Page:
Re-decorate
It may sound simple but it is easy to underestimate the impact that re-decorating a room can have. A fresh coat of paint on the walls, doors and skirting boards can vastly improve the feel of a room and if you do it yourself the only cost involved is buying the materials you use. The effect a paint makeover can have on your valuation will far outweigh the price of a few tins of paint, a set of quality brushes and some sandpaper. Take your time researching and testing colour schemes for different rooms and remember that lighter, neutral colours provide the illusion of spaciousness and allow potential buyers to easily imagine living in that space. Get started with this comprehensive guide on painting and decorating.

Making the most of the space you have
The number of bedrooms a house has is one of the main selling points and the valuation tends to based around this. Potential buyers won't want to turn one of the bedrooms into a study, gym or nursery, so make use of any other space you may have that could be better utilised.

Making the most of the outdoor space is a great way to add value to your house as it creates an extension to the house and makes the space seem bigger. Why not clear the garden shed out and give it a makeover? It can be used as a study or just a room to relax and get away from it all.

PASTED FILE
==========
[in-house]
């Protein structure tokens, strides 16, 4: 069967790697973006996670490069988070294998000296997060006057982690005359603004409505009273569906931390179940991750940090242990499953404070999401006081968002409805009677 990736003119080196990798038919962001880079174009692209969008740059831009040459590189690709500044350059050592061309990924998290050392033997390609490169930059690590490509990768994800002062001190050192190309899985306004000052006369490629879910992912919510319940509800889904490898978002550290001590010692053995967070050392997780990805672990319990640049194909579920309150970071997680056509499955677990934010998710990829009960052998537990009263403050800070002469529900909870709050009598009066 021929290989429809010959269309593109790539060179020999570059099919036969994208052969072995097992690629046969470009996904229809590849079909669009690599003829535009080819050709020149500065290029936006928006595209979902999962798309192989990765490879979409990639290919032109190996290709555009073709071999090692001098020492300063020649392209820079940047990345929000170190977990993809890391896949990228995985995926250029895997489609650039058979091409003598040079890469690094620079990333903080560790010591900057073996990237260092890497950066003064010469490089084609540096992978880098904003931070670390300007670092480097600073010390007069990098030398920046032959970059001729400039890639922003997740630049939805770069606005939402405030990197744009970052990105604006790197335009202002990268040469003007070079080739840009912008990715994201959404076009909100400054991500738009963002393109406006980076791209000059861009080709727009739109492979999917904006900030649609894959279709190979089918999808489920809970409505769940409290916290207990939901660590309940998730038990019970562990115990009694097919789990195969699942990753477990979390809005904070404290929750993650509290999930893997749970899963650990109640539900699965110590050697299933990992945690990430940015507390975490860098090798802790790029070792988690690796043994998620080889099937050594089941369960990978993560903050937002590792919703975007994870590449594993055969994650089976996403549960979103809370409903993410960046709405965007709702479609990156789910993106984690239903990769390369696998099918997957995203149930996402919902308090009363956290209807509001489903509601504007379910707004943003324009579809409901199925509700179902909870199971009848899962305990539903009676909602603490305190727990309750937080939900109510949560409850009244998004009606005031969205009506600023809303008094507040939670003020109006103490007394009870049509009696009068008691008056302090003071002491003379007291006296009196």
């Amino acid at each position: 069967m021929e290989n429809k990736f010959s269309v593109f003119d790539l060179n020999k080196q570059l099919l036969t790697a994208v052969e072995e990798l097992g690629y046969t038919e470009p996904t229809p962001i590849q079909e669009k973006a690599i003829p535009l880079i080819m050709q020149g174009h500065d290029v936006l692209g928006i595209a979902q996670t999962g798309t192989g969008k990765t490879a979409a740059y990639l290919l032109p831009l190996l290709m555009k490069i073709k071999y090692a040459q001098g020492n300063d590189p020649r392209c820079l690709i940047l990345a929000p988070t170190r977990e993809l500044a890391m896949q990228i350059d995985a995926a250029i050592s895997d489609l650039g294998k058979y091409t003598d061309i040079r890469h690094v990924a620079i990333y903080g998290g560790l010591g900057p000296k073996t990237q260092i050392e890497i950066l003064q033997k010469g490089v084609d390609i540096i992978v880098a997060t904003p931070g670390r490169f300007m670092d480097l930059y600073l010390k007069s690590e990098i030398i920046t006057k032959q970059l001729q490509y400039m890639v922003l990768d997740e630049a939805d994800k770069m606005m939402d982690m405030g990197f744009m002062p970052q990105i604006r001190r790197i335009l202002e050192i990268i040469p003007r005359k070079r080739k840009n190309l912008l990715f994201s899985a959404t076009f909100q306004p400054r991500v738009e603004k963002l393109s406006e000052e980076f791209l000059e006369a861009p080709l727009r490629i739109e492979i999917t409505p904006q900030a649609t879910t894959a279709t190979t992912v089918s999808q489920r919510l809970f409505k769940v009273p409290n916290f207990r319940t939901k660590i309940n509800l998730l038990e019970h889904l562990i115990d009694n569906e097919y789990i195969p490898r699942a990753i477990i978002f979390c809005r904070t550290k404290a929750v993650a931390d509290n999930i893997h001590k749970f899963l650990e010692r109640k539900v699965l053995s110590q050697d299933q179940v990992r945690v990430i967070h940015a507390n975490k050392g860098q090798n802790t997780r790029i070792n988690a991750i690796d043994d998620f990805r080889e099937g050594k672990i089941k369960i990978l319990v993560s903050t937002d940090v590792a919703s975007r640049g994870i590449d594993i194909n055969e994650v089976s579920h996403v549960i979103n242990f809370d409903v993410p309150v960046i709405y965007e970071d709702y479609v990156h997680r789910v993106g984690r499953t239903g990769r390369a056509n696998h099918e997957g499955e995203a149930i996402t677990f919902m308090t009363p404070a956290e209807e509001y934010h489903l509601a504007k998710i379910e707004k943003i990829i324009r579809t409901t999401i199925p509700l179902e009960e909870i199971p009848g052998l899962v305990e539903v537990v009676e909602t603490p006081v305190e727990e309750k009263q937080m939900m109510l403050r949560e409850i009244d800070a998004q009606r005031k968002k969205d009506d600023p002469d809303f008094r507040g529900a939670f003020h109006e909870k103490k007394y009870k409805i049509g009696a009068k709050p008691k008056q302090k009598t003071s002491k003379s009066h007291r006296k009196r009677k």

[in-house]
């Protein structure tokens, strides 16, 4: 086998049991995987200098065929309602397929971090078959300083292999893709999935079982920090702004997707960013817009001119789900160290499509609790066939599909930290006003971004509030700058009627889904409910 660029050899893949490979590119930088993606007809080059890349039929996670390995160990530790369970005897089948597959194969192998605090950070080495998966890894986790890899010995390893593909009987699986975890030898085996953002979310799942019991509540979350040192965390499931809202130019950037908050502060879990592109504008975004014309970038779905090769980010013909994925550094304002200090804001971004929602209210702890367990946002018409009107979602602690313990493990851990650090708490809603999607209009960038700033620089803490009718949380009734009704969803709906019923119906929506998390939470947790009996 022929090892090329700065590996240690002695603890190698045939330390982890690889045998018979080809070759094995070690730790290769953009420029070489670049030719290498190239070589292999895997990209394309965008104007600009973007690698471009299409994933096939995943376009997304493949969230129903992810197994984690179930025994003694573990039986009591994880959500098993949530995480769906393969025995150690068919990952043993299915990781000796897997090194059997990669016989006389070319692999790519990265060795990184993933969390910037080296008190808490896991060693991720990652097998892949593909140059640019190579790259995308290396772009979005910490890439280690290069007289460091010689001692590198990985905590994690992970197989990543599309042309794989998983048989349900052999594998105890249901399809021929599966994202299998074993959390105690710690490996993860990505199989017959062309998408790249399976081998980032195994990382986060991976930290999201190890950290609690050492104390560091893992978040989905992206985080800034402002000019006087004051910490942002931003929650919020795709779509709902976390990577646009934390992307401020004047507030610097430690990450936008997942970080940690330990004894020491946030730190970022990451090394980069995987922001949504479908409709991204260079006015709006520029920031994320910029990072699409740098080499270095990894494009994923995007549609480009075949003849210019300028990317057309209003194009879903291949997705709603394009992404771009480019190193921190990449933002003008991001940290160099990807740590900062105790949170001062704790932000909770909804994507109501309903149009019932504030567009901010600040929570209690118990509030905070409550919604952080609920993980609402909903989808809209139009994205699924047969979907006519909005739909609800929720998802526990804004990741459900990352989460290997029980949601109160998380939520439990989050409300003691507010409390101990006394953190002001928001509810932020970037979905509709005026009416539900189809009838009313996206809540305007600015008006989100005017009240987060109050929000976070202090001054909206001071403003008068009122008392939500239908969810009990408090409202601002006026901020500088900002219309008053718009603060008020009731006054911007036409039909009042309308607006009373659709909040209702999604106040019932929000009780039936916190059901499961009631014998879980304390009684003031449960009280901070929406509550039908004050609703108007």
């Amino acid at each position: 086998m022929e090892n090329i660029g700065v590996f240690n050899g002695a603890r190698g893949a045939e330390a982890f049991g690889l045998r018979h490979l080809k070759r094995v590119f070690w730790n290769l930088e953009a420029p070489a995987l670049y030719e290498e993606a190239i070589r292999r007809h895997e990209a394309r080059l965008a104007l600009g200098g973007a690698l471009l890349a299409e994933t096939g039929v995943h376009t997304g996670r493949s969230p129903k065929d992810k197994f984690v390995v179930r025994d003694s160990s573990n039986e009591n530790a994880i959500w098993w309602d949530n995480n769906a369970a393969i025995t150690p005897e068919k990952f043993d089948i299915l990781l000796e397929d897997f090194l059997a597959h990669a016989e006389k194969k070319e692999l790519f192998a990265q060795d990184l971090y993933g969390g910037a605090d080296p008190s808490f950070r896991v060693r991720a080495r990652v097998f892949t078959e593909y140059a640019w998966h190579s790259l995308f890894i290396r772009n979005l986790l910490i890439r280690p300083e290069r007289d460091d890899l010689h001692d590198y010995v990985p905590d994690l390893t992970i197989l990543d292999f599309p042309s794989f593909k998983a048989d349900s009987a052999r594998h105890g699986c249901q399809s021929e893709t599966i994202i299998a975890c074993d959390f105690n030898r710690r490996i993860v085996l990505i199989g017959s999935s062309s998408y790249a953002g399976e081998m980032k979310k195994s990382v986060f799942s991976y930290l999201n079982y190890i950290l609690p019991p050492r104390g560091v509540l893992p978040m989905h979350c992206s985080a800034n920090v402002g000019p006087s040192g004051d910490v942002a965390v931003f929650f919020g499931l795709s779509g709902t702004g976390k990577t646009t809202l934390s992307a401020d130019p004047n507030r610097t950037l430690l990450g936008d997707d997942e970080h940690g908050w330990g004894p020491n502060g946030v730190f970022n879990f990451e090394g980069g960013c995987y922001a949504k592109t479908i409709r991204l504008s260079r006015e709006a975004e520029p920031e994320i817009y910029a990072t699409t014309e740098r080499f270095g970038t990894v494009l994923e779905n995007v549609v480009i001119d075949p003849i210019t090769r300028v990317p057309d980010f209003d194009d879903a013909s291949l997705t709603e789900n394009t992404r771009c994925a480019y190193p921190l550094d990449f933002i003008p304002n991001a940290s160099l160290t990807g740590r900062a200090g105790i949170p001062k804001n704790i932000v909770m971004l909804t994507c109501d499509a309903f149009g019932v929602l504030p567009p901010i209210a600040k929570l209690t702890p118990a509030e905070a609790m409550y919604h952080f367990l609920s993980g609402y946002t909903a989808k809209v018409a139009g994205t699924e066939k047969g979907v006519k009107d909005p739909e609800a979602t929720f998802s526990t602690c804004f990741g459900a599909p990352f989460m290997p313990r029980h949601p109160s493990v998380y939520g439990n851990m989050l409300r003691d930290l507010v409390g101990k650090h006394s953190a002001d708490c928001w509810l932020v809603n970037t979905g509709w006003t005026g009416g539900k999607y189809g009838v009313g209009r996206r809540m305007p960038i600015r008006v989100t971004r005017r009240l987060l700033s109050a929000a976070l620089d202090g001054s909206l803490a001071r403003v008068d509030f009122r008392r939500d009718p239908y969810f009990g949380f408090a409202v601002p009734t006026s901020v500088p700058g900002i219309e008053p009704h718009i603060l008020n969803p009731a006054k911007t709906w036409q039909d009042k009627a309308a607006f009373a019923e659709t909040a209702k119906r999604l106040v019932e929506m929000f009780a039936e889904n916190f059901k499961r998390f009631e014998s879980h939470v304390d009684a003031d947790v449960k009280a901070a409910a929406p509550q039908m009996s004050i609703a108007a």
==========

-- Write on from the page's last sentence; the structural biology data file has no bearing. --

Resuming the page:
Why not consider creating a patio area or decking as outdoor entertaining is great for summer days and this will create a nice feature in the garden, especially if you have French doors. Also make the most of conservatories, as well as a seating area, they can be great as dining rooms or a child's play area.

If you have some space in your hallway or under the stairs put your computer desk there to free up some space in the living room or bedroom. This will help the other rooms to look more spacious and show that you don't need to have a study to create a great work space. All these things will create the illusion of more space and also tick off boxes for future buyers.

If you have a bit of spare cash and think some extra space would pay off when selling, then now is the time to extend! The Government relaxed planning laws in September 2012*, allowing homeowners to build up to eight metres into their gardens without council planning permission for one year only.

So, if current market conditions have left you unable to move, maximising the potential of your home is the next best thing. With a variety of ways to make improvements, to suit a range of budgets, it is possible to regain some of that lost value and prepare your biggest asset for when the property market recovers. Even if moving is a long way off yet, you can still enjoy the improvements you make whilst you live there.

* http://www.bbc.co.uk/news/uk-politics-19496204